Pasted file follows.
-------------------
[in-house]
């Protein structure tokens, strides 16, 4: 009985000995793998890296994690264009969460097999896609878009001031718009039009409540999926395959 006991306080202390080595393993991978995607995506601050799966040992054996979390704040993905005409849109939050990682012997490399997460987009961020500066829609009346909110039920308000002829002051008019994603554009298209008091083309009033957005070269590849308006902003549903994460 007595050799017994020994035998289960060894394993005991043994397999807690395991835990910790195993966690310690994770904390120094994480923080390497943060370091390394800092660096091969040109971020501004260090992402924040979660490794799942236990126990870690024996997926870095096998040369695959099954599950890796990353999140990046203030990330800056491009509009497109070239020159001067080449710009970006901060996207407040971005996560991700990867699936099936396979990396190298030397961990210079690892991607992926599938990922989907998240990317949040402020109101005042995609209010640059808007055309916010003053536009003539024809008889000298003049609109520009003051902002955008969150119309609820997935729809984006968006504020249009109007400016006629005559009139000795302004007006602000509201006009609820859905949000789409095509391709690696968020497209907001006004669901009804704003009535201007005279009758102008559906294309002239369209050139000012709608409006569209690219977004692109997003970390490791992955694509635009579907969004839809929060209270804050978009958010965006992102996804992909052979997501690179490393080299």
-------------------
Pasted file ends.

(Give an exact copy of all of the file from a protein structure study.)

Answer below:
[in-house]
């Protein structure tokens, strides 16, 4: 009985000995793998890296994690264009969460097999896609878009001031718009039009409540999926395959 006991306080202390080595393993991978995607995506601050799966040992054996979390704040993905005409849109939050990682012997490399997460987009961020500066829609009346909110039920308000002829002051008019994603554009298209008091083309009033957005070269590849308006902003549903994460 007595050799017994020994035998289960060894394993005991043994397999807690395991835990910790195993966690310690994770904390120094994480923080390497943060370091390394800092660096091969040109971020501004260090992402924040979660490794799942236990126990870690024996997926870095096998040369695959099954599950890796990353999140990046203030990330800056491009509009497109070239020159001067080449710009970006901060996207407040971005996560991700990867699936099936396979990396190298030397961990210079690892991607992926599938990922989907998240990317949040402020109101005042995609209010640059808007055309916010003053536009003539024809008889000298003049609109520009003051902002955008969150119309609820997935729809984006968006504020249009109007400016006629005559009139000795302004007006602000509201006009609820859905949000789409095509391709690696968020497209907001006004669901009804704003009535201007005279009758102008559906294309002239369209050139000012709608409006569209690219977004692109997003970390490791992955694509635009579907969004839809929060209270804050978009958010965006992102996804992909052979997501690179490393080299």